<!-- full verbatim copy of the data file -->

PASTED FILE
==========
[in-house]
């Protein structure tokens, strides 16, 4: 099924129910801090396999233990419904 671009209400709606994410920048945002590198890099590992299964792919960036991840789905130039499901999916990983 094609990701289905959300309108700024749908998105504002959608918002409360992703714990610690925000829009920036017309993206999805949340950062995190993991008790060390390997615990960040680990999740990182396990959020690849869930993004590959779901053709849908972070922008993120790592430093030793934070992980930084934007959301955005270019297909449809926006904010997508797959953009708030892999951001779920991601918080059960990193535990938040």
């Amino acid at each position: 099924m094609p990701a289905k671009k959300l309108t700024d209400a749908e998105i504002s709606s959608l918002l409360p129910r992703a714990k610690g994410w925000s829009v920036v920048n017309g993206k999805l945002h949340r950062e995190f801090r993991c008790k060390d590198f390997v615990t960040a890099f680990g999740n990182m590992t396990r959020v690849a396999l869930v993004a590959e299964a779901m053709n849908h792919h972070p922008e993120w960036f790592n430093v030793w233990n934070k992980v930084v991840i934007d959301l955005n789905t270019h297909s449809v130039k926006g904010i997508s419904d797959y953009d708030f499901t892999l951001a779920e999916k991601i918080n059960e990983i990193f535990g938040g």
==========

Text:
[in-house]
């Protein structure tokens, strides 16, 4: 099924129910801090396999233990419904 671009209400709606994410920048945002590198890099590992299964792919960036991840789905130039499901999916990983 094609990701289905959300309108700024749908998105504002959608918002409360992703714990610690925000829009920036017309993206999805949340950062995190993991008790060390390997615990960040680990999740990182396990959020690849869930993004590959779901053709849908972070922008993120790592430093030793934070992980930084934007959301955005270019297909449809926006904010997508797959953009708030892999951001779920991601918080059960990193535990938040």
């Amino acid at each position: 099924m094609p990701a289905k671009k959300l309108t700024d209400a749908e998105i504002s709606s959608l918002l409360p129910r992703a714990k610690g994410w925000s829009v920036v920048n017309g993206k999805l945002h949340r950062e995190f801090r993991c008790k060390d590198f390997v615990t960040a890099f680990g999740n990182m590992t396990r959020v690849a396999l869930v993004a590959e299964a779901m053709n849908h792919h972070p922008e993120w960036f790592n430093v030793w233990n934070k992980v930084v991840i934007d959301l955005n789905t270019h297909s449809v130039k926006g904010i997508s419904d797959y953009d708030f499901t892999l951001a779920e999916k991601i918080n059960e990983i990193f535990g938040g």